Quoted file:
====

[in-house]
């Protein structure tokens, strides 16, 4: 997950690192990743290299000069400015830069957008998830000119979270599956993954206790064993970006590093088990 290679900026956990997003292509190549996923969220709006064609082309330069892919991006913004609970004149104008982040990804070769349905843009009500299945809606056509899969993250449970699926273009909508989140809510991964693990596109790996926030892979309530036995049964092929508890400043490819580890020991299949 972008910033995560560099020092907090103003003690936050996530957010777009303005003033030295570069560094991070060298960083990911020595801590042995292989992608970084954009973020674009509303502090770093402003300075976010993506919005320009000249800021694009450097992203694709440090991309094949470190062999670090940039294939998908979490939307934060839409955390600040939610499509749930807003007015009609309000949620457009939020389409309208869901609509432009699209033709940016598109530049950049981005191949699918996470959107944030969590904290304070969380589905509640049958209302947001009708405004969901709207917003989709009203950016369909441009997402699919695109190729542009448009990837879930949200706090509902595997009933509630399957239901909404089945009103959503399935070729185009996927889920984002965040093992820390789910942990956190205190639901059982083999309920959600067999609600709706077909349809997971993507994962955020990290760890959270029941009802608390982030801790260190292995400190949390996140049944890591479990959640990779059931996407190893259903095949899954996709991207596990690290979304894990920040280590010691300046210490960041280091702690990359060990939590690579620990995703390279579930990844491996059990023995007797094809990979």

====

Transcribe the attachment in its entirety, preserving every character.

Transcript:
[in-house]
């Protein structure tokens, strides 16, 4: 997950690192990743290299000069400015830069957008998830000119979270599956993954206790064993970006590093088990 290679900026956990997003292509190549996923969220709006064609082309330069892919991006913004609970004149104008982040990804070769349905843009009500299945809606056509899969993250449970699926273009909508989140809510991964693990596109790996926030892979309530036995049964092929508890400043490819580890020991299949 972008910033995560560099020092907090103003003690936050996530957010777009303005003033030295570069560094991070060298960083990911020595801590042995292989992608970084954009973020674009509303502090770093402003300075976010993506919005320009000249800021694009450097992203694709440090991309094949470190062999670090940039294939998908979490939307934060839409955390600040939610499509749930807003007015009609309000949620457009939020389409309208869901609509432009699209033709940016598109530049950049981005191949699918996470959107944030969590904290304070969380589905509640049958209302947001009708405004969901709207917003989709009203950016369909441009997402699919695109190729542009448009990837879930949200706090509902595997009933509630399957239901909404089945009103959503399935070729185009996927889920984002965040093992820390789910942990956190205190639901059982083999309920959600067999609600709706077909349809997971993507994962955020990290760890959270029941009802608390982030801790260190292995400190949390996140049944890591479990959640990779059931996407190893259903095949899954996709991207596990690290979304894990920040280590010691300046210490960041280091702690990359060990939590690579620990995703390279579930990844491996059990023995007797094809990979």